Bus system facing federal disability law
By Matt Shaw
Published in News on March 20, 2005 10:26 AM
A federal mandate will force the Gateway system to begin offering door-to-door transportation within Goldsboro for many disabled people.
Beginning April 1, people who qualify will be able to arrange an unlimited number of rides during any hours that the city bus system is operating. Trips will cost $2 apiece.
How much it will cost Gateway cannot yet be determined. The agency doesn't know if it will have a handful of people who qualify or hundreds.
The new ride program will bring the Goldsboro-Wayne Transportation Authority into compliance with the federal Americans With Disabilities Act, said Paul Larson of Apple Bus Co., which manages the bus-vanpool service.
Basically, the ADA requires any bus system to offer transportation to any disabled person who lives within 3/4rds of a mile of a bus route but is unable to get to the bus stop, Larson said. Destinations can be to anywhere within 3/4rds of a mile of a bus route.
In practical terms, that means most disabled people who live inside the city can arrange $2 rides anywhere in Goldsboro. That means anywhere -- work, church, friends' house, restaurants, bars, even strip clubs.
"What if somebody abuses the system?," asked Andy Anderson, a member of Gateway's board, during Thursday's meeting.
"There's no such thing as abuse of the system," Larson said.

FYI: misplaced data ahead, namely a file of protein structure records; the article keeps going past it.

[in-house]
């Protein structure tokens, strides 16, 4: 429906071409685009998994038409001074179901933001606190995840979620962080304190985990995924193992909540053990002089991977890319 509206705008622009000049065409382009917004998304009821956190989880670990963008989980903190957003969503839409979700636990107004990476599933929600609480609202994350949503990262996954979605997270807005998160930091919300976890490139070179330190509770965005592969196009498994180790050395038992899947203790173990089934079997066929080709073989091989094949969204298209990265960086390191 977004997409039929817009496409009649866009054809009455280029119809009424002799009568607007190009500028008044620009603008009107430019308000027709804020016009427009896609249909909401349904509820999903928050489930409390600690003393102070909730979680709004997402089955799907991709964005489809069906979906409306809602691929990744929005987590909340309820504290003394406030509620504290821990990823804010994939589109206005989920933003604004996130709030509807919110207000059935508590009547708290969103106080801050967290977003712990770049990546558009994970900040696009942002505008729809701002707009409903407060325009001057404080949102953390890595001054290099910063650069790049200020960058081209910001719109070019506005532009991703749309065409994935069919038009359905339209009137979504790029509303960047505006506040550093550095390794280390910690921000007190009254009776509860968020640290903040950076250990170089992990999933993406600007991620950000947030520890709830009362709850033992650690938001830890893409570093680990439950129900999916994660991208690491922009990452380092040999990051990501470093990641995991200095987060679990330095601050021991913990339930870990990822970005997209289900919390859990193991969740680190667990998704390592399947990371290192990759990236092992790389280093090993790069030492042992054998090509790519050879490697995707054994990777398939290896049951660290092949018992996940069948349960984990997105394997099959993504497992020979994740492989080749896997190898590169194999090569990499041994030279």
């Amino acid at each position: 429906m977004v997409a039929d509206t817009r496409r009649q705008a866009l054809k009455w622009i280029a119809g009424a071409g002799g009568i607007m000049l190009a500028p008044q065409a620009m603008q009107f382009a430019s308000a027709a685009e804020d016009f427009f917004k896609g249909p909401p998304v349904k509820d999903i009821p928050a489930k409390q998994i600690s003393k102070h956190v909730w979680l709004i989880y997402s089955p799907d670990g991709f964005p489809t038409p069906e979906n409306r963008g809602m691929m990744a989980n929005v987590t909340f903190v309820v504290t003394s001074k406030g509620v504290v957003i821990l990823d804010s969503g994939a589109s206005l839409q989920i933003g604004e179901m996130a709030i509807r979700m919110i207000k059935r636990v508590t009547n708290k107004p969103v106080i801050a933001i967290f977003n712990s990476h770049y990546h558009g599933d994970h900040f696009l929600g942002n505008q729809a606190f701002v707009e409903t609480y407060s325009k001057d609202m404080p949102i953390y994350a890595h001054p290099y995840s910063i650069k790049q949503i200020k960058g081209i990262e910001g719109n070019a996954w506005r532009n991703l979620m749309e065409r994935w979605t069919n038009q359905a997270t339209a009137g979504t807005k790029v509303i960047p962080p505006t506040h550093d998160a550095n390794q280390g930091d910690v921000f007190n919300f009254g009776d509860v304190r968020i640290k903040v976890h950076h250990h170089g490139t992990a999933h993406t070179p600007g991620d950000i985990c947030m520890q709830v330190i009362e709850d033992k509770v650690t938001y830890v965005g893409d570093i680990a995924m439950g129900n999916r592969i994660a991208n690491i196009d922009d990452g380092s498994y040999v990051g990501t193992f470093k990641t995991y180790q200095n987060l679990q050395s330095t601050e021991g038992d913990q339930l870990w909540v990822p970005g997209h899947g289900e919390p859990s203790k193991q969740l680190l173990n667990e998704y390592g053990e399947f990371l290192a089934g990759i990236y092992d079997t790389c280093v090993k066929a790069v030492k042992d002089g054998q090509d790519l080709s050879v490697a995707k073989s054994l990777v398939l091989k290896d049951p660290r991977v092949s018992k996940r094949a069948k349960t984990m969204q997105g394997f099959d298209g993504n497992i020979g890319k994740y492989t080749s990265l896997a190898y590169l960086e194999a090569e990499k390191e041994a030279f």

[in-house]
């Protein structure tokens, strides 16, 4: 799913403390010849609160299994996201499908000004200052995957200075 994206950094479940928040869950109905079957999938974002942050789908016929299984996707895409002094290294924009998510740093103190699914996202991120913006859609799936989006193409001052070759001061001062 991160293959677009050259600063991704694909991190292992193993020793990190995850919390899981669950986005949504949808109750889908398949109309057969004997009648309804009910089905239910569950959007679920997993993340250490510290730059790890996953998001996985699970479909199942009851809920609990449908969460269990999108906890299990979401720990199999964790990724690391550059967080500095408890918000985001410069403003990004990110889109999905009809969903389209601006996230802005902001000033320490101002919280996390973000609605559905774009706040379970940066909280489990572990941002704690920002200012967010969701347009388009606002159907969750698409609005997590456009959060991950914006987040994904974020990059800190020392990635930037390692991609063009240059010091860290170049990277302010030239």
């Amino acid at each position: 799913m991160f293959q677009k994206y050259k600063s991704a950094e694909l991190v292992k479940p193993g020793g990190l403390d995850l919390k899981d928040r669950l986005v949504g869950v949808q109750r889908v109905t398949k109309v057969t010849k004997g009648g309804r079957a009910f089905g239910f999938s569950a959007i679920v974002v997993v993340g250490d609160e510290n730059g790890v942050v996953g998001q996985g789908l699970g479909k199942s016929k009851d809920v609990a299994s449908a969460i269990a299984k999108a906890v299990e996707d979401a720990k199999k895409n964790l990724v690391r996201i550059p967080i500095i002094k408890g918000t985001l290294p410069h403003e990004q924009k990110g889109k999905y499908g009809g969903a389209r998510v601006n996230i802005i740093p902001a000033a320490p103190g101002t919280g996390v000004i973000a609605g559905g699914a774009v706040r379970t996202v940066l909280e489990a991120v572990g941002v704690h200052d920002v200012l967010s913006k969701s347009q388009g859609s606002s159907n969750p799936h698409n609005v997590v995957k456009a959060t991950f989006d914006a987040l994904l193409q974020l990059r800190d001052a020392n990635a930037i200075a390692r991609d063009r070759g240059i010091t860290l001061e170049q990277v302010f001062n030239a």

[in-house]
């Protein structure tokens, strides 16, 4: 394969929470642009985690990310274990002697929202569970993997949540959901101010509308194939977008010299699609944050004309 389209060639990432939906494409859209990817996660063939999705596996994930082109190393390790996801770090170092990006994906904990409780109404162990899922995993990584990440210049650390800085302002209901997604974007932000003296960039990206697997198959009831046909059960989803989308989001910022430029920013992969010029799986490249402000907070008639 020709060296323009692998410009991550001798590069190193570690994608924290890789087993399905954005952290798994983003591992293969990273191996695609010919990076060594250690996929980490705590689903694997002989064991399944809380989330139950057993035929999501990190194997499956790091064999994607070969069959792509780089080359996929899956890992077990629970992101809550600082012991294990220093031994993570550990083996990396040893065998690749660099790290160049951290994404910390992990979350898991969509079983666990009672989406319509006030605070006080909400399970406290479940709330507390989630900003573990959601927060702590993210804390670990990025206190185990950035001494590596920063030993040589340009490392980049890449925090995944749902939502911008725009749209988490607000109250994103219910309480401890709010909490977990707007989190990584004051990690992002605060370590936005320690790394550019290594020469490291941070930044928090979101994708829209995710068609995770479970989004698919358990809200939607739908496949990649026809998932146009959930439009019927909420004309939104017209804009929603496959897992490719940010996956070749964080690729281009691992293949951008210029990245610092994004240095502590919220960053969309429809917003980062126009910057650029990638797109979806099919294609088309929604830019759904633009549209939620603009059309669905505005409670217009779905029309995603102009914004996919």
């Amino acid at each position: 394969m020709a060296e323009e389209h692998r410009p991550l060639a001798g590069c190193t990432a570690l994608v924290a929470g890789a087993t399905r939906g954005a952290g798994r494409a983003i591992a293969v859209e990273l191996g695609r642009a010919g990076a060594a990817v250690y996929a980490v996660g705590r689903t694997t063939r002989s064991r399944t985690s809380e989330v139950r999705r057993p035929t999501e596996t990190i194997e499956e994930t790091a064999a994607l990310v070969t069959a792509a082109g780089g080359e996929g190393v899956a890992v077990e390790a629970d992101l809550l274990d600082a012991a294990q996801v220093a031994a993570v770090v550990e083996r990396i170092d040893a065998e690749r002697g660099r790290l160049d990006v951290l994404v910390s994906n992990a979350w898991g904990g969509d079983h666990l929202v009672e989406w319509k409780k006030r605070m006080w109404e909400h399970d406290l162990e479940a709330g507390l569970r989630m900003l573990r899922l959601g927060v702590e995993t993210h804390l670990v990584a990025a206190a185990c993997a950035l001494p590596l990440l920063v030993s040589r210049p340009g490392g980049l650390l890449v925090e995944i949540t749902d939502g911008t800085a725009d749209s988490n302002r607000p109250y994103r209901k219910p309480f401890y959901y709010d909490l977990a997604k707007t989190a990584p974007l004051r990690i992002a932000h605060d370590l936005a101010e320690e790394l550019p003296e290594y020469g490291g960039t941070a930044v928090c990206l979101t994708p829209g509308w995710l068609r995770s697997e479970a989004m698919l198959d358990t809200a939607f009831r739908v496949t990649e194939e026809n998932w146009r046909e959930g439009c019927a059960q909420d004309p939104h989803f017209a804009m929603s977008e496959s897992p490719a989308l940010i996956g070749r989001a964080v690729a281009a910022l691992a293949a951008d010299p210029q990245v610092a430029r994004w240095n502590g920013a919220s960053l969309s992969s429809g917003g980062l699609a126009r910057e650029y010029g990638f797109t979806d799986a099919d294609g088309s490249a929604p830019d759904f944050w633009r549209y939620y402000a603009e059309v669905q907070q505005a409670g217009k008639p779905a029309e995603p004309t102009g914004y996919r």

Minneapolis was forced to offer a similar service and "had a standing order to pick up someone at a bar every night at 1 a.m.," Larson said.
Gateway would not have to provide many rides from bars because these transports will only be done during the bus system's normal operating hours, which are 6 a.m.-6 p.m. But the point is that agencies that accept federal funding have no right to deny service, regardless of where people want rides, he said.
The only way anyone would lose access to the service would be if he or she repeatedly scheduled rides and then didn't show up.
People who want to qualify can call Gateway at 736-1374. The application process may include assessments by a health-care professional.
"Obviously, we wouldn't require that of a quadriplegic, but it might be necessary where a person's disability is not so obvious," Larson said.
An appeals committee will be available to people whose applications are denied.
Those who qualify will be able to arrange rides by calling 24 hours in advance to schedule appointments.
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